Payne, Mazany to plot course for Chicago schools

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For the first time in almost a year, Chicago schools have a chief education officer.

For the first time in almost a year, Chicago schools have a chief education officer.

Friday morning, Interim CEO Terry Mazany named Charles Payne, the highly regarded expert on urban education policy and a University of Chicago professor, as an interim replacement for 35-year CPS veteran Barbara Eason-Watkins, who left the district in late April 2010.

It is also the first time in recent memory that the district’s top two positions have both been filled by educators, which grassroots activists and parents have clamored for. But it’s not likely to last long: Payne says he is definitely leaving after a new CEO is appointed by the next mayor.

Mazany said that when Mayor Richard M. Daley leaves office on May 16, “our job is to provide wind behind the sails of that leadership transition.”

Foremost on the pair’s agenda: Writing an “educational plan” for the city – something Payne says the city has not had in eight years – that will guide decisions until a new CEO can get up to speed.

It was one of several points during a press conference at Fiske Elementary in Woodlawn, where Payne seemed critical of the current state of affairs in CPS.

“The mistake of the city… has been to focus on programs in schools, rather than just focusing on the schools as organizations,” Payne said, noting that he had made the same mistake at times as well. 

To that end, Payne said, CPS must also pay more attention to developing and working with principals. “The city has no consistent philosophy, no consistent plan, for how we are going to develop the principal leadership that we need,” he said.

It’s not clear yet what specific steps Payne plans to take to assist principals, but he said the district should take “administrivia” off their plates so they can spend more time watching teachers in the classroom.

“There is no evaluation going on,” he said, referencing the fact that the vast majority of teachers get very high ratings. “It has to do with the lack of confidence among principals” about their ability to evaluate teachers.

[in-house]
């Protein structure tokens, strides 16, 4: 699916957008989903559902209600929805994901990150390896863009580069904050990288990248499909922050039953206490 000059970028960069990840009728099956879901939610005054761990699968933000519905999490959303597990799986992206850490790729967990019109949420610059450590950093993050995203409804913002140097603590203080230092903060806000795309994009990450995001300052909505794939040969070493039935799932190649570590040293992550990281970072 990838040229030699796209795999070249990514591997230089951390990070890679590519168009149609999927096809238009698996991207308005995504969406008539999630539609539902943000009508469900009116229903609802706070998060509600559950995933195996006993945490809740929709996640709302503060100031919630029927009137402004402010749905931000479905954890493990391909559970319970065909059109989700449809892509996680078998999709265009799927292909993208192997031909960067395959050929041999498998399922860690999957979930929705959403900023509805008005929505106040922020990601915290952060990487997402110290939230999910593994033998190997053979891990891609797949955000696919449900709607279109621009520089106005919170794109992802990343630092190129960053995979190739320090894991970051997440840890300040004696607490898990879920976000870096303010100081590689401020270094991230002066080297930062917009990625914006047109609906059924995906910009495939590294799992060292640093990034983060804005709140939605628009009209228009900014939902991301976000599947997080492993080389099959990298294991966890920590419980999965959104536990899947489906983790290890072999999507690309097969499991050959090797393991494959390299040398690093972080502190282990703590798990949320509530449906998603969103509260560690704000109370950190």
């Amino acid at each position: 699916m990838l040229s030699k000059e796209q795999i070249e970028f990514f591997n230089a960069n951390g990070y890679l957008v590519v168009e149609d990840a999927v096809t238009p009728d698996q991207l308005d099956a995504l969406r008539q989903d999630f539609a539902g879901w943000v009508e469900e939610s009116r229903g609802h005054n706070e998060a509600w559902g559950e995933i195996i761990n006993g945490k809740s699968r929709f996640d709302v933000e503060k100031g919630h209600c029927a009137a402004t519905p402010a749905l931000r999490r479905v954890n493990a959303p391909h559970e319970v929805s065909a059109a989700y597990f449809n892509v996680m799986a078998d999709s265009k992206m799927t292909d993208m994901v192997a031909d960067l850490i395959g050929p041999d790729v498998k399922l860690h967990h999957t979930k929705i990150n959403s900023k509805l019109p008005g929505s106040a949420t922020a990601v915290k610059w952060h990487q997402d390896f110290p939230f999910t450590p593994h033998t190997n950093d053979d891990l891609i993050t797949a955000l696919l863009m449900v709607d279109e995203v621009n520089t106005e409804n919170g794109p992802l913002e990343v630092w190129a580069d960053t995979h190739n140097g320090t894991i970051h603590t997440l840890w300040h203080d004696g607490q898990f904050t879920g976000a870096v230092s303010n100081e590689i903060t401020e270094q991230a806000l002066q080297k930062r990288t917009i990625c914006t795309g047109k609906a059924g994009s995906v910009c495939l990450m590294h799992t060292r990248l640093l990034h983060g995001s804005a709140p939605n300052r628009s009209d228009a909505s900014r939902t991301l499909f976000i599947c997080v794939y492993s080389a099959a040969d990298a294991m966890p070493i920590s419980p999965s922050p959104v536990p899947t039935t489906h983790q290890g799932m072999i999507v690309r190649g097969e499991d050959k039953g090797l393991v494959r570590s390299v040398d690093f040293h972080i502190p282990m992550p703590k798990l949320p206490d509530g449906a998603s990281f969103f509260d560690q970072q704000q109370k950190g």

Payne also signaled the possibility of new approaches in the area of early-childhood education. “The city has not thought about early childhood education in a systematic way. It hasn’t thought about the really terrible attendance problems in our early grades [or] about how different neighborhoods need different kinds of early childhood supports,” he said.

Perhaps more important than any policy changes Payne and Mazany come up with will be how the district goes about making its decisions. Payne said he would focus on starting “a conversation among stakeholders who do not normally talk to each other” and on getting community organizations, which he called “an under-utilized resource,” to participate in the school reform conversation. His model: Former Mayor Harold Washington’s 1987 education summit.

The press conference also highlighted Payne’s work coaching principals and organizing programs with the Woodlawn Children’s Promise Community, an initiative modeled on the Harlem Children’s Zone.

“You have got to develop the community itself,” Payne said. “Part of our work is building a core of parents who are going to be more involved.” In his book So Much Reform, So Little Change, Payne wrote about the persistence of failure in urban school districts, noting that discussions of education policy are often disconnected from the daily realities of urban schools and fail to account for the lack of social capital to assist schools in poor communities.

Payne is the Frank P. Hixon Distinguished Service Professor in the School of Social Service Administration at the U of C. He was previously on the faculty at Duke and Northwestern universities and is the author of several books. (Payne is also a former member of the editorial board of Catalyst Chicago.)

Mazany said that revamping teacher evaluations and laying plans to implement the Common Core Curriculum would also be top priorities.

He considered appointing a CPS insider to the interim chief education officer position, but realized that making such an appointment might not be good for the appointee.

“What Terry didn’t tell you was that I was the sixty-fifth person he asked,” Payne joked.